Fall 2011 quarter
- Richard Benton linguistics, Bible, religious studies
- Fields of Study
- cultural studies, history and religious studies
- Preparatory for studies or careers in
- history, literature, sociology, community organizing, education, and law.
In this all-level program, we will ask the following questions: How have writing and interpretation determined and reflected what Jews and Judaism(s) are? What makes someone Jewish? What is Judaism? Is there just one, or are there multiple Judaisms? How have Jews interacted with polytheists? Christians? Muslims? How has traditional Jewish thought answered persistent questions about the existence and nature of G-d and the existence of evil? What do the traditional texts tell us in the face of new ethical challenges?
For three thousand years, Jews have witnessed history through writing. Life under and alongside the empires of Egyptians, Babylonians, Persians, Greeks, Romans, Byzantines, Muslims, and Northern Europeans provided the context for Jews’ deep and consistent written reflections over the nature of G-d and of humans, and the relationship between the two.
Jewish writings connect ethics with literature, religion, and historical reality. They constantly interpret historical experience through the lens of G-d and Torah (Hebrew Bible), bringing ancient literature to bear on current ethical and philosophical problems, as well as on the problem of how to live everyday life.
We will read and interpret the Hebrew Bible to develop literary and philosophical sensitivities that shed light on interpretations of historical experience. The Bible lies at the basis of all classical Jewish thought. Knowledge of and ability to interpret the Bible will provide the foundation for interpreting later writings. We will also read a range of Jewish commentaries, which will develop students’ abilities to follow arguments and understand writers’ presuppositions. We will explore the major genres of Jewish works—Midrash (biblical interpretation), Talmud (legal texts), Maimonides (medieval philosopher), and The Zohar (medieval mysticism)—and learn the idiosyncrasies of each genre. We will examine how individuals have understood their historical circumstances with reference to Jewish writing and look at Jewish life in a number of historical contexts. Each student will develop a research project on a topic that involves Jewish culture and writing.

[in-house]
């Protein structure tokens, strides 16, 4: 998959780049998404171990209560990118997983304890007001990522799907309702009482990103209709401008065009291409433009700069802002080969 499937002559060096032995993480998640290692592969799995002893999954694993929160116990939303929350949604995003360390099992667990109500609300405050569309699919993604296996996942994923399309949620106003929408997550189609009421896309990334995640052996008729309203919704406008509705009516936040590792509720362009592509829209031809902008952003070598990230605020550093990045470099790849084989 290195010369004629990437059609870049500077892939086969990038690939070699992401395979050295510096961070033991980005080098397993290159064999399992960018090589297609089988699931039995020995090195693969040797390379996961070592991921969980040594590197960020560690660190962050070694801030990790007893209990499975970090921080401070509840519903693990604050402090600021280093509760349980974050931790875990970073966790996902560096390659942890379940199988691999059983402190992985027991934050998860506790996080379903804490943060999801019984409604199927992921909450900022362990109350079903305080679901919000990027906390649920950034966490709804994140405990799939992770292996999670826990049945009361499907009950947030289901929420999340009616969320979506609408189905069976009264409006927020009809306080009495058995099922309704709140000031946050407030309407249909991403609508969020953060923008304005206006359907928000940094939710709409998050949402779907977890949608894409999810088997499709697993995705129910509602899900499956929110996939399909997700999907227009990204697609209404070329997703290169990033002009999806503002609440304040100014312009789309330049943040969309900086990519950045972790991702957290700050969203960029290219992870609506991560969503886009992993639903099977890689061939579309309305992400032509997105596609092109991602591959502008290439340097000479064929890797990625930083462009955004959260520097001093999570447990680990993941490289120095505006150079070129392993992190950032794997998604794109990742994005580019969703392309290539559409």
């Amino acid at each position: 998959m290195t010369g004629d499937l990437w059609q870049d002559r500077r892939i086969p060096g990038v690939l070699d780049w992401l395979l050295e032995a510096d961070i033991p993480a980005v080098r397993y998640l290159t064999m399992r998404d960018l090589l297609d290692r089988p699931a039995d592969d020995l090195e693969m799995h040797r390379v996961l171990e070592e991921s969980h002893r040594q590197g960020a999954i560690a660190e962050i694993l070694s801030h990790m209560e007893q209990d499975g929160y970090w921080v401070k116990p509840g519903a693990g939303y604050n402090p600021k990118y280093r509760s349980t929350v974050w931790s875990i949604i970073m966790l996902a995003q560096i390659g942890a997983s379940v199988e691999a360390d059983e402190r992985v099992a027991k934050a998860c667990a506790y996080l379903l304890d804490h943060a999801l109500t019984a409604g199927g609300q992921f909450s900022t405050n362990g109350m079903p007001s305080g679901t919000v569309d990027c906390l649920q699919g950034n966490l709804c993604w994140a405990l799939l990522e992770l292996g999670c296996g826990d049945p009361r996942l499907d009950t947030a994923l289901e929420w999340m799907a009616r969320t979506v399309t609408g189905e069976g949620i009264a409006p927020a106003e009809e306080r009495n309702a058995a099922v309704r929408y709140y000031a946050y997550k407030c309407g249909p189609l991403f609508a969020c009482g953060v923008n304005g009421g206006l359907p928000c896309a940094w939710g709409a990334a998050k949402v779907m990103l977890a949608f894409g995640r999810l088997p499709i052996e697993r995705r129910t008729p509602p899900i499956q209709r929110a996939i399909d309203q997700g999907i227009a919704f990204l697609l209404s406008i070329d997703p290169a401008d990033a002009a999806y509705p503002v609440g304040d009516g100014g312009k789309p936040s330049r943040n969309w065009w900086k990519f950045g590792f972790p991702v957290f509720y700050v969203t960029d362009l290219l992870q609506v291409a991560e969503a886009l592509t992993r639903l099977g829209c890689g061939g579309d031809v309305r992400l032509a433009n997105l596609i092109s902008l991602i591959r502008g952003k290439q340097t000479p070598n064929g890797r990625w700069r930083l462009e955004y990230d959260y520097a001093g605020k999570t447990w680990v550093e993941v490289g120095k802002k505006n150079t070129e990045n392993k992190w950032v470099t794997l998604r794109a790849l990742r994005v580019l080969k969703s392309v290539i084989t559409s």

Previous work in history, literature, ethics, religion, and/or other related fields is suggested.
- Online Learning
- Hybrid Online Learning < 25% Delivered Online
- Greener Store
- Offered During
|July 25th, 2011||The description has been updated.|
|June 30th, 2011||This program is now a single-quarter, single-faculty offering.|